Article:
News Local

Carden Alvar now a provincial park

 

Roberta Bell, special to The Packet & Times

Carden Nature Festival participants are pictured at the Carden Alvar in this file photo. The province has announced the creation of Carden Alvar Provincial Park. (SUBMITTED PHOTO)

Carden Nature Festival participants are pictured at the Carden Alvar in this file photo. The province has announced the creation of Carden Alvar Provincial Park. (SUBMITTED PHOTO)

After nearly decade on the wait list, a rare grassland ecosystem in Ramara Township has been formally protected as a provincial park.

The Ministry of Natural Resources announced Wednesday five nature areas would be added to the Ontario Parks docket — including Carden Alvar, near Lake Dalrymple.

For about the same amount of time Carden Alvar has been on the provincial parks wait list, the Couchiching Conservancy has been acting as its steward.

Mark Bisset, executive director of the conservancy, said the ministry’s announcement is “an indication of just how important the area is.”

Carden Alvar gets its name from the shallow soil and exposed patches of limestone along the plain.

It’s a phenomenon that only occurs in North America around the Great Lakes and in the Baltics in Europe, Bisset said.

“It has this really unique ecosystem,” Bisset said, noting there is rare vegetation as a result of the geological composition. “It only exists in a very few places on the entire planet.”

Carden Alvar is made up mainly of two properties: the Cameron and Windmill ranches.

The province purchased the properties — which, combined, are about 7,500 acres — following a charge by the Nature Conservancy of Canada to conserve them.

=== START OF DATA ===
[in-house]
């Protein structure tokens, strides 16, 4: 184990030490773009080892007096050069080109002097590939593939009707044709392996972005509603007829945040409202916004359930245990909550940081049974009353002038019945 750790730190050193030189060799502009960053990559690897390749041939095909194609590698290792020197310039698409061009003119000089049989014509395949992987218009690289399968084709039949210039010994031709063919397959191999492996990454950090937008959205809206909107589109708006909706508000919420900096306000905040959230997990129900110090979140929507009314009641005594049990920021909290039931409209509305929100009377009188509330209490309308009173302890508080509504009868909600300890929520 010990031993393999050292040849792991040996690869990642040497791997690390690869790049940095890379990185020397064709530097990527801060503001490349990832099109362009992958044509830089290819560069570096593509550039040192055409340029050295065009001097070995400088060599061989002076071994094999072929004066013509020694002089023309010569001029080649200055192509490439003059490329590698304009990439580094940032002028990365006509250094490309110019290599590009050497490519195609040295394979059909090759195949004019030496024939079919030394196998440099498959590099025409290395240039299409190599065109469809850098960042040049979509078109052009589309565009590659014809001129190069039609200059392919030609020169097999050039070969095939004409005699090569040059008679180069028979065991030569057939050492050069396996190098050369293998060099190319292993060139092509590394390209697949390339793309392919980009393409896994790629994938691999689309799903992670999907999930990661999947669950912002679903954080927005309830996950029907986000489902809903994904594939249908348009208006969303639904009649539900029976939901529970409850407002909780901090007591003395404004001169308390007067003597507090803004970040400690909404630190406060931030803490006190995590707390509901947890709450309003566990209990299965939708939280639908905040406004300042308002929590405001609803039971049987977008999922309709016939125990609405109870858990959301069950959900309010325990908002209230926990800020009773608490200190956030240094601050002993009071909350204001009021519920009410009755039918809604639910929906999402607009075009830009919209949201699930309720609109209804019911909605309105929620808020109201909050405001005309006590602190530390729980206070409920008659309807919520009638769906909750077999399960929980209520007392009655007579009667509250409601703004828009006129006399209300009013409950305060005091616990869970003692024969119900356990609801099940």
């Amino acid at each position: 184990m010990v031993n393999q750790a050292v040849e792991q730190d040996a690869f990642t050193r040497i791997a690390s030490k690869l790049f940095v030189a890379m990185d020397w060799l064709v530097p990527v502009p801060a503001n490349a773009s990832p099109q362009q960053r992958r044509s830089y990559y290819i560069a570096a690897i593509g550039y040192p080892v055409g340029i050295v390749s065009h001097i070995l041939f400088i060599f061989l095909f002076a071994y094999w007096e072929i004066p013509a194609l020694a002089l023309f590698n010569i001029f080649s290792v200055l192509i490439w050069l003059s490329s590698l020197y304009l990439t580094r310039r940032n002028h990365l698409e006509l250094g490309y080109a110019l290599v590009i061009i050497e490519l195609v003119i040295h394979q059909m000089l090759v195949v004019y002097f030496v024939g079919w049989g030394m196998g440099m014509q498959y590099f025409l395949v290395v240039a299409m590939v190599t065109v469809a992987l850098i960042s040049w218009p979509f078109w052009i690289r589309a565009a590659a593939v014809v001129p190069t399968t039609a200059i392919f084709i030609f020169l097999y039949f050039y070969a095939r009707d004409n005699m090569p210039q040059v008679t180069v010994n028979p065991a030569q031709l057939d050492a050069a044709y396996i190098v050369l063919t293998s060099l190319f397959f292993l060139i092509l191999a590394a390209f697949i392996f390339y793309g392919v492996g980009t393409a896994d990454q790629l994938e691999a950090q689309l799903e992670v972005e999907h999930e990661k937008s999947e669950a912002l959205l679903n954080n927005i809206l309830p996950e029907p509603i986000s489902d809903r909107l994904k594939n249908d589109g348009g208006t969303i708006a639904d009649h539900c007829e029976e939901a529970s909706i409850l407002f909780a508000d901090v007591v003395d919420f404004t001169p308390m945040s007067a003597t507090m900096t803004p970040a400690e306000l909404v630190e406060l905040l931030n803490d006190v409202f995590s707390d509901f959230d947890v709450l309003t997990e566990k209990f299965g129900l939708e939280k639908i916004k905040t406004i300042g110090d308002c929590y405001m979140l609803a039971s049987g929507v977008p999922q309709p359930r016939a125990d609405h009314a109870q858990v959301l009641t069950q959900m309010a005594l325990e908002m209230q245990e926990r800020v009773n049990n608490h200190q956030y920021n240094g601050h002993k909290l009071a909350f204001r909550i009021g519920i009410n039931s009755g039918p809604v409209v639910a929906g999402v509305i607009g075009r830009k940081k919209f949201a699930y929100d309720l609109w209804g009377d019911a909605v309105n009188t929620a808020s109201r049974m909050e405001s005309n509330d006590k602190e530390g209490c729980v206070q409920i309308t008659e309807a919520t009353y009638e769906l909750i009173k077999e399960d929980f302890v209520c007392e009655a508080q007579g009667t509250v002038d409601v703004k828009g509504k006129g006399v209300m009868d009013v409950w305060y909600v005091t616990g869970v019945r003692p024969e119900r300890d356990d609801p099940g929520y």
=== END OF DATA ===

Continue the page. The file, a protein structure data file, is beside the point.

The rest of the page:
As the steward of Carden Alvar, the Couchiching Conservancy has not only maintained it, but has overseen the addition of hiking trails and birdwatching lookouts so people can enjoy it.

Carden Alvar is a hidden gem, Bisset said. There are still many area residents unaware of its existence.

Bisset hopes the recognition as a provincial park draws more attention to it.

“Hopefully, it will raise its profile in the community,” he said.

Other than new provincial signage, not much will change at Carden Alvar for visitors, Bisset said: “The prime function of the park is to protect the habitat.”

Camping still won’t be permitted and there won’t be additional visitor facilities on the grounds, such as washrooms.

The four other new nature parks announced by the ministry are Cedar Creek, near Essex, Clear Creek Forest, near Chatham, Strawberry Island, near Manitoulin Island, and Queen Elizabeth, the Queen Mother Mnidoo Mnising on Manitoulin Island. Three existing parks — Misery Bay, Stoco Fen and Charleston Lake — are being expanded.

opt.newsroom@sunmedia.ca

Twitter: @OrilliaPacket


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